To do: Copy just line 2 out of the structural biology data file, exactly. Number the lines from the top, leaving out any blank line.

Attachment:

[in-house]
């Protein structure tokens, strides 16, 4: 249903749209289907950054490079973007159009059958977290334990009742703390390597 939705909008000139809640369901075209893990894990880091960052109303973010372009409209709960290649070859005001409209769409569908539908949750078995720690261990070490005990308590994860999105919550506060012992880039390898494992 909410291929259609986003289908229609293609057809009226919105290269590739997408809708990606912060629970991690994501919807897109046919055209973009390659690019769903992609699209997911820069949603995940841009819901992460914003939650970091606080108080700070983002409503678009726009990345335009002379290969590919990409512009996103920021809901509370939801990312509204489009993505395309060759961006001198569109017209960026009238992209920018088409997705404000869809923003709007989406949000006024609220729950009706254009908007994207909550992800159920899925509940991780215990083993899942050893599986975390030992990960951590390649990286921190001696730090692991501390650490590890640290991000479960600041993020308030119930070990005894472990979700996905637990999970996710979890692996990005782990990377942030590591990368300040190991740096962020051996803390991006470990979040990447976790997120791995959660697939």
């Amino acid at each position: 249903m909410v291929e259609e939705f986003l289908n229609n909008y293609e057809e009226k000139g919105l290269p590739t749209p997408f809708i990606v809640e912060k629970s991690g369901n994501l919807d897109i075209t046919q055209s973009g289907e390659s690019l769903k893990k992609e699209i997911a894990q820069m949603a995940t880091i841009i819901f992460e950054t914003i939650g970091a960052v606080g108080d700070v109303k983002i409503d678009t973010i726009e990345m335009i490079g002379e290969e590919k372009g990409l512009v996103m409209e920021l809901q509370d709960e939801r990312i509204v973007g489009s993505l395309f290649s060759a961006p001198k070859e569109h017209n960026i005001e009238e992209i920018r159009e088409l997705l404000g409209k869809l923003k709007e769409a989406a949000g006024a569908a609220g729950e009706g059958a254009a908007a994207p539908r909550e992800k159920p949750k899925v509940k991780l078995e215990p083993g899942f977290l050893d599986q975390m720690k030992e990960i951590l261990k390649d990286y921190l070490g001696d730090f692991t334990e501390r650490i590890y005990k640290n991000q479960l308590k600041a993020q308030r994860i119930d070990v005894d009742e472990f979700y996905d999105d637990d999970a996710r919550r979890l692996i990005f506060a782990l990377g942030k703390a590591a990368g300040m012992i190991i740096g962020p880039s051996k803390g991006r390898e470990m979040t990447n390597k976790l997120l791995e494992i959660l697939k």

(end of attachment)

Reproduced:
């Protein structure tokens, strides 16, 4: 249903749209289907950054490079973007159009059958977290334990009742703390390597 939705909008000139809640369901075209893990894990880091960052109303973010372009409209709960290649070859005001409209769409569908539908949750078995720690261990070490005990308590994860999105919550506060012992880039390898494992 909410291929259609986003289908229609293609057809009226919105290269590739997408809708990606912060629970991690994501919807897109046919055209973009390659690019769903992609699209997911820069949603995940841009819901992460914003939650970091606080108080700070983002409503678009726009990345335009002379290969590919990409512009996103920021809901509370939801990312509204489009993505395309060759961006001198569109017209960026009238992209920018088409997705404000869809923003709007989406949000006024609220729950009706254009908007994207909550992800159920899925509940991780215990083993899942050893599986975390030992990960951590390649990286921190001696730090692991501390650490590890640290991000479960600041993020308030119930070990005894472990979700996905637990999970996710979890692996990005782990990377942030590591990368300040190991740096962020051996803390991006470990979040990447976790997120791995959660697939």